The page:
I am a person who is interested in everything, not as everything, but only as one very small thing at a time.  And above all I am interested in what makes use of everything.  A kind of relentless undercurrent, all the time making use, making use.  I stop just shy of the word benevolent.  Because it appears to be beyond human scale, that all- the-time streaming attention, that which makes use.

If I can’t say what it is -- what’s it like?  Like an all-encompassing, stop-at-nothing version of those mad cooking shows people love nowadays.  Here is a persimmon, brown bread in a can, freshly chopped chives, cauliflower, white eggplant, cocoa powder, two Toulouse goose eggs, corn tortillas and an abundance of tripe.  Please create a family-friendly entree and appetizer!  You have use of a professional kitchen.  The lights are surgically bright.  The panel of experts will do nothing but gasp and wince at your every move.  You have twenty minutes!  Have a good time!  Everyone is waiting for something delicious.  (Everyone hates tripe.)

Here is a middle-aged man with one leg, promising (formerly) except that he chose (as most men choose) the wrong person to believe.  At ease in ten countries and at home in none, with three areas of education (all equally unprofitable) and three venues of toxic habit (all equally ruinous), few human connections, an unpleasant personality and bad teeth -- now please, get a life!

The light is bright, the clock ticking, the experts wincing.  It is reasonable, sensible and true to say, “There is nothing that can be done with persimmons and tripe”.  We can say that and we do say it.  We say it and say it.  We may even sit for awhile, immobile on the floor of the kitchen, glaring at the studio audience.  It’s UNFAIR.  What sadistic chef could have selected such preposterous and doomed ingredients?

And yet.  All the time beneath the refusal, mine and yours, something is setting out, getting to work, making use -- even as you issue a formal statement to say absolutely not, under no circumstances.  It is unstoppable.  Something is all the time making use.  Making use of everything and anything.  Even making use of you, you and your ludicrous circumstances.

Something is forever making use.  Collaborating instinctively with what is here.  The plane hits turbulence and the mother of four says, “Wheee!  A roller coaster!”  Poets in Portland write poems about rain.  Parents of direly ill children become instantaneous specialists.  Zucchini pickles.  Solar power.  Yet it is more than necessity, much more than common sense.  What is it that puts limitation to such good use, what puts misery to work?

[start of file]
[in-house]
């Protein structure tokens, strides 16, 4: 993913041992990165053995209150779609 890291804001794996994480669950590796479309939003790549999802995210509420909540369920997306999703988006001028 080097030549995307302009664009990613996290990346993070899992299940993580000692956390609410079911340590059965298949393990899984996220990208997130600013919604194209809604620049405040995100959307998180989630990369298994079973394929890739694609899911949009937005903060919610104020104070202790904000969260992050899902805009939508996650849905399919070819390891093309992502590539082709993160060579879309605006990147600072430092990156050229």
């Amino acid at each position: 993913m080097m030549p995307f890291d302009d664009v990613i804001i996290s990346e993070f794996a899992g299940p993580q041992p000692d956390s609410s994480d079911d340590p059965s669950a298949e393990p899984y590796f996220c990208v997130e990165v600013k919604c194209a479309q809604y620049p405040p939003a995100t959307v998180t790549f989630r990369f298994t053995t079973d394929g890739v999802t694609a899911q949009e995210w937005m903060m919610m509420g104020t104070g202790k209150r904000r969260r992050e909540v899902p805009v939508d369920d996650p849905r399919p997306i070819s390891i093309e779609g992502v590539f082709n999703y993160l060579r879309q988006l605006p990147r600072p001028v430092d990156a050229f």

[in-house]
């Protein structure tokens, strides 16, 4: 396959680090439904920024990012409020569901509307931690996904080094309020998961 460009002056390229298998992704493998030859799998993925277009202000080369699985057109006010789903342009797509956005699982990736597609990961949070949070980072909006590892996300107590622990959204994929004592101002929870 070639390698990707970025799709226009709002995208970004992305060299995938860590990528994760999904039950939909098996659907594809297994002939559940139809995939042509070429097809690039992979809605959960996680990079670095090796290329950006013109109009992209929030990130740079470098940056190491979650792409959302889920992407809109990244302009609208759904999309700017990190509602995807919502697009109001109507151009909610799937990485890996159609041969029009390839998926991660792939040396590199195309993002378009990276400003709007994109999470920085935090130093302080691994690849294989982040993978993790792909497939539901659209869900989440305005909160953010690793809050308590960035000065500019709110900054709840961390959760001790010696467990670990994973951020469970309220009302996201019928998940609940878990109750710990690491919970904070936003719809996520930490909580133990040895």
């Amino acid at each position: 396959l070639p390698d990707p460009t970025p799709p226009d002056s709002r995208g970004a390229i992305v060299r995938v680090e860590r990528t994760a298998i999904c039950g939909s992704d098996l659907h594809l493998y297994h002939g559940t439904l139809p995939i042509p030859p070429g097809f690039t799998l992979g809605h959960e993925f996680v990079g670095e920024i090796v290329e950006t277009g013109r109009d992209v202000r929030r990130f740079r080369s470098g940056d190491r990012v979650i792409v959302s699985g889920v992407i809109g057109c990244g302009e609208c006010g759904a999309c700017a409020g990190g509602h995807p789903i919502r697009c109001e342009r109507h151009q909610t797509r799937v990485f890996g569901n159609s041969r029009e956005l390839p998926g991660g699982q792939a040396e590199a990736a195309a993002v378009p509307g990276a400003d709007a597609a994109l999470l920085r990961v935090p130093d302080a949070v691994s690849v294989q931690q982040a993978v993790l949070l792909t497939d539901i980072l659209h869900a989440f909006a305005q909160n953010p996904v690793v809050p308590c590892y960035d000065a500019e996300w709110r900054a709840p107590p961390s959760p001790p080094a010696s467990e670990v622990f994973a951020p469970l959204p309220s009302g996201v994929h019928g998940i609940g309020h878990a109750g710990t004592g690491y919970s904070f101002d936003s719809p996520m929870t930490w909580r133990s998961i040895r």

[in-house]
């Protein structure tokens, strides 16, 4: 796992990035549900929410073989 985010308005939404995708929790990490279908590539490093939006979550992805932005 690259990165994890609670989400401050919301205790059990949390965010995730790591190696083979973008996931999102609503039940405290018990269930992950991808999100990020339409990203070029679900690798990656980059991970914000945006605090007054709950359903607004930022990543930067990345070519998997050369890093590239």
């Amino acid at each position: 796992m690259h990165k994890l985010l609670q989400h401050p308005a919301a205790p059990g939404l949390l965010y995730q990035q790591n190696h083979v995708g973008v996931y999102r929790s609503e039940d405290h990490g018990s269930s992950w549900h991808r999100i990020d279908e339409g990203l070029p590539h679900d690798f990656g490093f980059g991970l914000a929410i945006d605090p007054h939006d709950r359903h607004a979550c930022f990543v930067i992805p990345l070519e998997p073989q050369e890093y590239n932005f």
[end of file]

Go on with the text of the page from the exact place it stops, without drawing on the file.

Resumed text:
This force is everywhere at work, though perhaps it is unusually apparent in my case, devoted as I am to making art which consists solely of Dumb Things I’ve Done Recently.  On the very off-chance there is ever a Selected Works, people will be able to pick it up, shake their heads in wonder and exclaim, And it’s all made of trash!

Sulphur-fuelled living fossils lurking in the deepest ocean trench, Russian thistle on the overpass, it’s non-stop inspired improv.  A force is relentlessly making use of me and all my nonsense, making use even of the addictions, the nightmares and waiting in line.  It is not at all clear when it is all being used for.  (Though I’m pretty clear it’s not a family-friendly entree.)

What makes use?  There’s a force, not exactly a force, a something, though of course it’s not actually a thing.  It’s not interested in my comfort, it’s sure as hell not interested in making me look good, though it’s certainly willing to string me along, even rescue me, from time to time, in ways that aren’t strictly speaking believable.  

Something is always plotting, even when it’s nuts, stupid, impossible, ridiculous or too late.  There’s no way to stop it because,  whatever you do, it makes use of it.  Like an incorrigible lech, trimming his toenails at the age of 99, noting that the lady across the hall isn’t half bad-looking, not for a centenarian.